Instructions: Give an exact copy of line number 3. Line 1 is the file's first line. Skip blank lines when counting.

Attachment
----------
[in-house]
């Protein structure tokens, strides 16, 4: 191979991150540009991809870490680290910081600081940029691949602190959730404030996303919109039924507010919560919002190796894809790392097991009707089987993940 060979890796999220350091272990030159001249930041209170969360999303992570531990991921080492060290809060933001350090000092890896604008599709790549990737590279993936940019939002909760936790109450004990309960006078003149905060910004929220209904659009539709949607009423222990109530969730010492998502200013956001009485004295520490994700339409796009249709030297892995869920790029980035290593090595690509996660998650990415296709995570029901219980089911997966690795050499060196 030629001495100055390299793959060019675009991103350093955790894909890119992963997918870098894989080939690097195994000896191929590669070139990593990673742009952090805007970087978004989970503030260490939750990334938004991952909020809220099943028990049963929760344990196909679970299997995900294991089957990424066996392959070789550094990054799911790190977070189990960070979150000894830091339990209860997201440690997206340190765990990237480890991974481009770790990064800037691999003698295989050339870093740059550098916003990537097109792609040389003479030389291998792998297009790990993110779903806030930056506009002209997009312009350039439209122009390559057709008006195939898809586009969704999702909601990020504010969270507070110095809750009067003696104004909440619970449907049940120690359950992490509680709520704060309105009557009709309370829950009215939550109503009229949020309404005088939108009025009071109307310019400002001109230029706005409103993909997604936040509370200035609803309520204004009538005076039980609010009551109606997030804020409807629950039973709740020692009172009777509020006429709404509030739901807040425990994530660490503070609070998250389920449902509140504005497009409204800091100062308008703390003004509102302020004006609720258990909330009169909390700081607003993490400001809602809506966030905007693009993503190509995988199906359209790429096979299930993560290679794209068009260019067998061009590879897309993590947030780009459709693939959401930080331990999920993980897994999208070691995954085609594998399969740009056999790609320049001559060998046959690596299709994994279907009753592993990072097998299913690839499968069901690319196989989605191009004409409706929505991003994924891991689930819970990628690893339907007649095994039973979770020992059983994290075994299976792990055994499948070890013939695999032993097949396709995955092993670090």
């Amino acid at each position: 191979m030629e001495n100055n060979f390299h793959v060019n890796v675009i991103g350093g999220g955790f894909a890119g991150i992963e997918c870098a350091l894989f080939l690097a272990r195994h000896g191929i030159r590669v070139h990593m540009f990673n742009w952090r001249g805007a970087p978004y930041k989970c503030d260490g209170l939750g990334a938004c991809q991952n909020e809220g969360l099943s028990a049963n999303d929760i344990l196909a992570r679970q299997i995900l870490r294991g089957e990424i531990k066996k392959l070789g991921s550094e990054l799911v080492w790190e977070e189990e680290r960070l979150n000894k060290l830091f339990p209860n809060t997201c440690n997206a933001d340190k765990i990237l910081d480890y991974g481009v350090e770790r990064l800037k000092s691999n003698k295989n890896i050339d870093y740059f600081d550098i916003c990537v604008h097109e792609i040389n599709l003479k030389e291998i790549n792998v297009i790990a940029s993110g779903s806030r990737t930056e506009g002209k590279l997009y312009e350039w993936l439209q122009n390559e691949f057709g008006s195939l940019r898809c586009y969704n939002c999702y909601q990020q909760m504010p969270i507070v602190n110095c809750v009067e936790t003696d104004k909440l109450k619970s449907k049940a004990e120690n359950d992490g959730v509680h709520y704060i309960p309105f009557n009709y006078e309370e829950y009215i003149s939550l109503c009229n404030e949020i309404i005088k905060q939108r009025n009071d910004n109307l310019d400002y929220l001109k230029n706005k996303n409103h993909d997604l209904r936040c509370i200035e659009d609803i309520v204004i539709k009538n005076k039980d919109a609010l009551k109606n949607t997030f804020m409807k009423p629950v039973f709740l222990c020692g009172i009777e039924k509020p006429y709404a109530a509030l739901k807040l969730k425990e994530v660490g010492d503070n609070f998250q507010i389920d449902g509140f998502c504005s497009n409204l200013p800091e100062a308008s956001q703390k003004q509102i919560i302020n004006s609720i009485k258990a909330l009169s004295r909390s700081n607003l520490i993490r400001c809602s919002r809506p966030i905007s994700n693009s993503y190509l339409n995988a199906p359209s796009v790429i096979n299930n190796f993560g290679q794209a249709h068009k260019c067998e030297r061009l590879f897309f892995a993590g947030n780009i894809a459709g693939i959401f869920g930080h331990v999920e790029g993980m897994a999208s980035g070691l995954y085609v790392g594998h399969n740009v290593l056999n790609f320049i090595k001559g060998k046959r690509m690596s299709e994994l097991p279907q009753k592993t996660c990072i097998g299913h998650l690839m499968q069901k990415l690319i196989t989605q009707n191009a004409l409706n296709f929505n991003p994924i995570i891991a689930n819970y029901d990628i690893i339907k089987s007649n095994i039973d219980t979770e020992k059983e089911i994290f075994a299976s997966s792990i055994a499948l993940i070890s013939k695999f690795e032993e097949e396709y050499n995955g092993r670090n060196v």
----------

């Amino acid at each position: 191979m030629e001495n100055n060979f390299h793959v060019n890796v675009i991103g350093g999220g955790f894909a890119g991150i992963e997918c870098a350091l894989f080939l690097a272990r195994h000896g191929i030159r590669v070139h990593m540009f990673n742009w952090r001249g805007a970087p978004y930041k989970c503030d260490g209170l939750g990334a938004c991809q991952n909020e809220g969360l099943s028990a049963n999303d929760i344990l196909a992570r679970q299997i995900l870490r294991g089957e990424i531990k066996k392959l070789g991921s550094e990054l799911v080492w790190e977070e189990e680290r960070l979150n000894k060290l830091f339990p209860n809060t997201c440690n997206a933001d340190k765990i990237l910081d480890y991974g481009v350090e770790r990064l800037k000092s691999n003698k295989n890896i050339d870093y740059f600081d550098i916003c990537v604008h097109e792609i040389n599709l003479k030389e291998i790549n792998v297009i790990a940029s993110g779903s806030r990737t930056e506009g002209k590279l997009y312009e350039w993936l439209q122009n390559e691949f057709g008006s195939l940019r898809c586009y969704n939002c999702y909601q990020q909760m504010p969270i507070v602190n110095c809750v009067e936790t003696d104004k909440l109450k619970s449907k049940a004990e120690n359950d992490g959730v509680h709520y704060i309960p309105f009557n009709y006078e309370e829950y009215i003149s939550l109503c009229n404030e949020i309404i005088k905060q939108r009025n009071d910004n109307l310019d400002y929220l001109k230029n706005k996303n409103h993909d997604l209904r936040c509370i200035e659009d609803i309520v204004i539709k009538n005076k039980d919109a609010l009551k109606n949607t997030f804020m409807k009423p629950v039973f709740l222990c020692g009172i009777e039924k509020p006429y709404a109530a509030l739901k807040l969730k425990e994530v660490g010492d503070n609070f998250q507010i389920d449902g509140f998502c504005s497009n409204l200013p800091e100062a308008s956001q703390k003004q509102i919560i302020n004006s609720i009485k258990a909330l009169s004295r909390s700081n607003l520490i993490r400001c809602s919002r809506p966030i905007s994700n693009s993503y190509l339409n995988a199906p359209s796009v790429i096979n299930n190796f993560g290679q794209a249709h068009k260019c067998e030297r061009l590879f897309f892995a993590g947030n780009i894809a459709g693939i959401f869920g930080h331990v999920e790029g993980m897994a999208s980035g070691l995954y085609v790392g594998h399969n740009v290593l056999n790609f320049i090595k001559g060998k046959r690509m690596s299709e994994l097991p279907q009753k592993t996660c990072i097998g299913h998650l690839m499968q069901k990415l690319i196989t989605q009707n191009a004409l409706n296709f929505n991003p994924i995570i891991a689930n819970y029901d990628i690893i339907k089987s007649n095994i039973d219980t979770e020992k059983e089911i994290f075994a299976s997966s792990i055994a499948l993940i070890s013939k695999f690795e032993e097949e396709y050499n995955g092993r670090n060196v």